Every startup should be sending their investors an email update every month - an “investor update.”. And the earlier in the month, the better. It’s nice to have that conversation going with your investors so that they can help you when you need it. After all, these people have invested in the company, they want it to succeed - and you can really use their help. 

So let’s go through my preferred startup investor update template

Example startup investor update template

The first segment is what I call financial metrics. And so this is going to be stuff like your revenue or annual recurring revenue, ARR if you’re a SAAS company. You want to make sure that everyone knows exactly where you are with this metric; it’s the metric that helps them understand how your startup is growing and when you might be big enough for the next round of venture capital. 

The next one is going to be your burn rate. And there’s kind of two versions of burn rate, but the first is your net burn rate, which means after all the revenue and cash you’ve collected, minus all your expenses and cap expenditures, that’s your net burn rate. That’s how much cash went out the door that month. Now, sometimes people like to do a gross burn rate, which is essentially the cost structure of the company, meaning forget all the revenue and cash collected. Just what was the total expenses of the company? That’s nice, investors especially early stage, they like to know that because if revenue goes to zero, they know kind of exactly what the burn is going to be going forward.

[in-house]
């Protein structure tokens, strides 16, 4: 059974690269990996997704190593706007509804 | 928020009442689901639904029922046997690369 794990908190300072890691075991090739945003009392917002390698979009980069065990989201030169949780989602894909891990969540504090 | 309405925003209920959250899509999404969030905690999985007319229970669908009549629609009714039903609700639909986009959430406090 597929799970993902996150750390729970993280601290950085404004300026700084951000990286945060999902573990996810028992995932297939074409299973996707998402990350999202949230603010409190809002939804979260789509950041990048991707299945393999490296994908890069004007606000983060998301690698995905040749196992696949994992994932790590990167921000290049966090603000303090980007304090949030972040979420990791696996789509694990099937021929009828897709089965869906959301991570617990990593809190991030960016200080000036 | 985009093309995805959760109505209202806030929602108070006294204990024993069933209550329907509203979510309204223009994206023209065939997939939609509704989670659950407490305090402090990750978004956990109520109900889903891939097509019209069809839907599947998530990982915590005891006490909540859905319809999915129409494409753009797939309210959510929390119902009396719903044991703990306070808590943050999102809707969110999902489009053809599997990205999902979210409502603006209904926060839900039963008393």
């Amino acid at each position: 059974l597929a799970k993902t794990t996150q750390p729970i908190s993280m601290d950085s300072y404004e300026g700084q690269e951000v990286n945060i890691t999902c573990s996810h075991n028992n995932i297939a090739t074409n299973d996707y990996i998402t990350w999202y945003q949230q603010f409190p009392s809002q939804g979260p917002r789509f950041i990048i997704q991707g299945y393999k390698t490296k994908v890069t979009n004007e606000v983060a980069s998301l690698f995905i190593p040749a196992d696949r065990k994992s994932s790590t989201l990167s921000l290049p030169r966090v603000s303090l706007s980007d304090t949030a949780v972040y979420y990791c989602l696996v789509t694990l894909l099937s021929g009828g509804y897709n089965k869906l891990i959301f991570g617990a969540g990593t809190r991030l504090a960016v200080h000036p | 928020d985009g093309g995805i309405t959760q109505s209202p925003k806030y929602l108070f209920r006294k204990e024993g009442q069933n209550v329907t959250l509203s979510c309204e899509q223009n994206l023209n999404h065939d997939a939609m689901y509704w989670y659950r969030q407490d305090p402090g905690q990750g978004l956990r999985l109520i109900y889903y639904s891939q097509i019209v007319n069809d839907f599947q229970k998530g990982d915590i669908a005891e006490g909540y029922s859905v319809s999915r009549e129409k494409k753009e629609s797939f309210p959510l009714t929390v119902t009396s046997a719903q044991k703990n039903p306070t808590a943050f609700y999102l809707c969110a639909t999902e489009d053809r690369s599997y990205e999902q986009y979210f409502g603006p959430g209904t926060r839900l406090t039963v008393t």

The next thing you’re going to want to do is actually do the math for them and show them exactly how much cash you have in the bank right now, super important, and then divide that by your net burn rate, and that will be your months of cash runway. So I like to give it in a number like 15 months. I also like to give them a cash out date like, maybe December 2021, something like that. So everyone kinda knows exactly what’s going on in the financials. You can also do a more complicated cash out date calculation if you want, using a financial model. Make sure it’s clear how you are calculating this cash out date!